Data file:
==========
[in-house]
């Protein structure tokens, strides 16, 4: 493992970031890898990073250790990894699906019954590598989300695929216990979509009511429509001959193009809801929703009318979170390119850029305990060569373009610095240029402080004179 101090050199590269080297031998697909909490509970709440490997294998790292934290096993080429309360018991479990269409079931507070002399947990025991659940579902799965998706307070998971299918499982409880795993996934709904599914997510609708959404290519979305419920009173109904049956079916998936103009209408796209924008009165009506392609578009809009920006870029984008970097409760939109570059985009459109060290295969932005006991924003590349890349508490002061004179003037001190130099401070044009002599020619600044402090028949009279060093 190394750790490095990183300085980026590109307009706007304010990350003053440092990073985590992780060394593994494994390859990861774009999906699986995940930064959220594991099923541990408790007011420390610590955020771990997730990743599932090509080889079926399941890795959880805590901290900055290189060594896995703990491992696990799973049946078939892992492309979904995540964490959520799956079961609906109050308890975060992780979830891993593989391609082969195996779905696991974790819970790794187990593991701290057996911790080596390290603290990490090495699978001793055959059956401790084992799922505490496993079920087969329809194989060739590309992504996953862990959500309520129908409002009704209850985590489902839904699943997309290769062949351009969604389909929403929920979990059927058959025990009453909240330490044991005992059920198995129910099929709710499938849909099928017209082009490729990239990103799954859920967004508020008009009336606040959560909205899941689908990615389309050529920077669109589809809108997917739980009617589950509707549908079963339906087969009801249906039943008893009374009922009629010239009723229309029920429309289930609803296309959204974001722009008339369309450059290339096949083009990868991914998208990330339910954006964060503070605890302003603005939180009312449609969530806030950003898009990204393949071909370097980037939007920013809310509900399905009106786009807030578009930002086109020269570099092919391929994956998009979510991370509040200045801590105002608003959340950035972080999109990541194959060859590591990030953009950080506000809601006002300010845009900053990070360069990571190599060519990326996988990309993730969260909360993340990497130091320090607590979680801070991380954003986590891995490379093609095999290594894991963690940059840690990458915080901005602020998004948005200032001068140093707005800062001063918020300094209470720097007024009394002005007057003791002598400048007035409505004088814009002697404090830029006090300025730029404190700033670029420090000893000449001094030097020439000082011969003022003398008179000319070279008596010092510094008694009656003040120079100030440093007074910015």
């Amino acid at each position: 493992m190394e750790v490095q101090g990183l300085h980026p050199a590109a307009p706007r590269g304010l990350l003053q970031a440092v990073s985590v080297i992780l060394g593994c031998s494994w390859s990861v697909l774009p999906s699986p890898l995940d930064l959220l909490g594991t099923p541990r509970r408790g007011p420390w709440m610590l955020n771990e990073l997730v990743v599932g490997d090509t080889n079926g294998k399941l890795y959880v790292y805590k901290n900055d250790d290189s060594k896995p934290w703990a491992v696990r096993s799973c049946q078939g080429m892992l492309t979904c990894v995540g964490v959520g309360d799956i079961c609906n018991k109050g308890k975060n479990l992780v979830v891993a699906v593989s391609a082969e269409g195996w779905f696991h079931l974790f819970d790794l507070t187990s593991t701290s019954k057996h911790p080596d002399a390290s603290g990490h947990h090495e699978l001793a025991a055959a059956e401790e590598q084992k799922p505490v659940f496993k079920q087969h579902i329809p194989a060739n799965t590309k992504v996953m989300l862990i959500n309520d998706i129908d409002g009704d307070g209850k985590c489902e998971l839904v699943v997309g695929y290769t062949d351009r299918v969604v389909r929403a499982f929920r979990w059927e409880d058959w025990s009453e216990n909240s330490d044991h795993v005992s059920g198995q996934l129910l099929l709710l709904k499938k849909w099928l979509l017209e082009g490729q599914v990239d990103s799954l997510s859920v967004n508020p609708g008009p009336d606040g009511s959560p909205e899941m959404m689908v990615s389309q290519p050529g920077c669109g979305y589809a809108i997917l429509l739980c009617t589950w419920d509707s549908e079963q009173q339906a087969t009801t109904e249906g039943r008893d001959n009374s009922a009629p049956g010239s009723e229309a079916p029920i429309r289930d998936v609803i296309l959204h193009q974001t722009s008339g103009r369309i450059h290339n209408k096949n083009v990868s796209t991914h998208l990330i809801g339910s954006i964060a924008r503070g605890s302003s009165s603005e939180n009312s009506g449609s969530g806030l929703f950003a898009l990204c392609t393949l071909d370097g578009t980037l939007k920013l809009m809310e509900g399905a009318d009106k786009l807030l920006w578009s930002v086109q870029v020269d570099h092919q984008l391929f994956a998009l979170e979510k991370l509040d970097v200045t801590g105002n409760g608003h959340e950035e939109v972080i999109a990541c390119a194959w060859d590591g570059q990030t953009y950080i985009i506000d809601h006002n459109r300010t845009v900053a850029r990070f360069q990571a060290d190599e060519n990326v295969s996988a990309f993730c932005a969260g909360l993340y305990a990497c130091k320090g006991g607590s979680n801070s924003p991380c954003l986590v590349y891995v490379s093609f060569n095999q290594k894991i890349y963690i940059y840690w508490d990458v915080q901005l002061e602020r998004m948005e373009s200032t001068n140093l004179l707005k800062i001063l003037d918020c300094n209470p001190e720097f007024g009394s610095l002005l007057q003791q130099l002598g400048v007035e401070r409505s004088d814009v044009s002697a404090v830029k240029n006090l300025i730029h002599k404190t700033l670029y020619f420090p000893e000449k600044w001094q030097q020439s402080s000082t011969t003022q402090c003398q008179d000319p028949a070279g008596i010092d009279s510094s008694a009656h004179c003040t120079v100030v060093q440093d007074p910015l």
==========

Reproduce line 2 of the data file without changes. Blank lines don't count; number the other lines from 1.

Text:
């Protein structure tokens, strides 16, 4: 493992970031890898990073250790990894699906019954590598989300695929216990979509009511429509001959193009809801929703009318979170390119850029305990060569373009610095240029402080004179 101090050199590269080297031998697909909490509970709440490997294998790292934290096993080429309360018991479990269409079931507070002399947990025991659940579902799965998706307070998971299918499982409880795993996934709904599914997510609708959404290519979305419920009173109904049956079916998936103009209408796209924008009165009506392609578009809009920006870029984008970097409760939109570059985009459109060290295969932005006991924003590349890349508490002061004179003037001190130099401070044009002599020619600044402090028949009279060093 190394750790490095990183300085980026590109307009706007304010990350003053440092990073985590992780060394593994494994390859990861774009999906699986995940930064959220594991099923541990408790007011420390610590955020771990997730990743599932090509080889079926399941890795959880805590901290900055290189060594896995703990491992696990799973049946078939892992492309979904995540964490959520799956079961609906109050308890975060992780979830891993593989391609082969195996779905696991974790819970790794187990593991701290057996911790080596390290603290990490090495699978001793055959059956401790084992799922505490496993079920087969329809194989060739590309992504996953862990959500309520129908409002009704209850985590489902839904699943997309290769062949351009969604389909929403929920979990059927058959025990009453909240330490044991005992059920198995129910099929709710499938849909099928017209082009490729990239990103799954859920967004508020008009009336606040959560909205899941689908990615389309050529920077669109589809809108997917739980009617589950509707549908079963339906087969009801249906039943008893009374009922009629010239009723229309029920429309289930609803296309959204974001722009008339369309450059290339096949083009990868991914998208990330339910954006964060503070605890302003603005939180009312449609969530806030950003898009990204393949071909370097980037939007920013809310509900399905009106786009807030578009930002086109020269570099092919391929994956998009979510991370509040200045801590105002608003959340950035972080999109990541194959060859590591990030953009950080506000809601006002300010845009900053990070360069990571190599060519990326996988990309993730969260909360993340990497130091320090607590979680801070991380954003986590891995490379093609095999290594894991963690940059840690990458915080901005602020998004948005200032001068140093707005800062001063918020300094209470720097007024009394002005007057003791002598400048007035409505004088814009002697404090830029006090300025730029404190700033670029420090000893000449001094030097020439000082011969003022003398008179000319070279008596010092510094008694009656003040120079100030440093007074910015």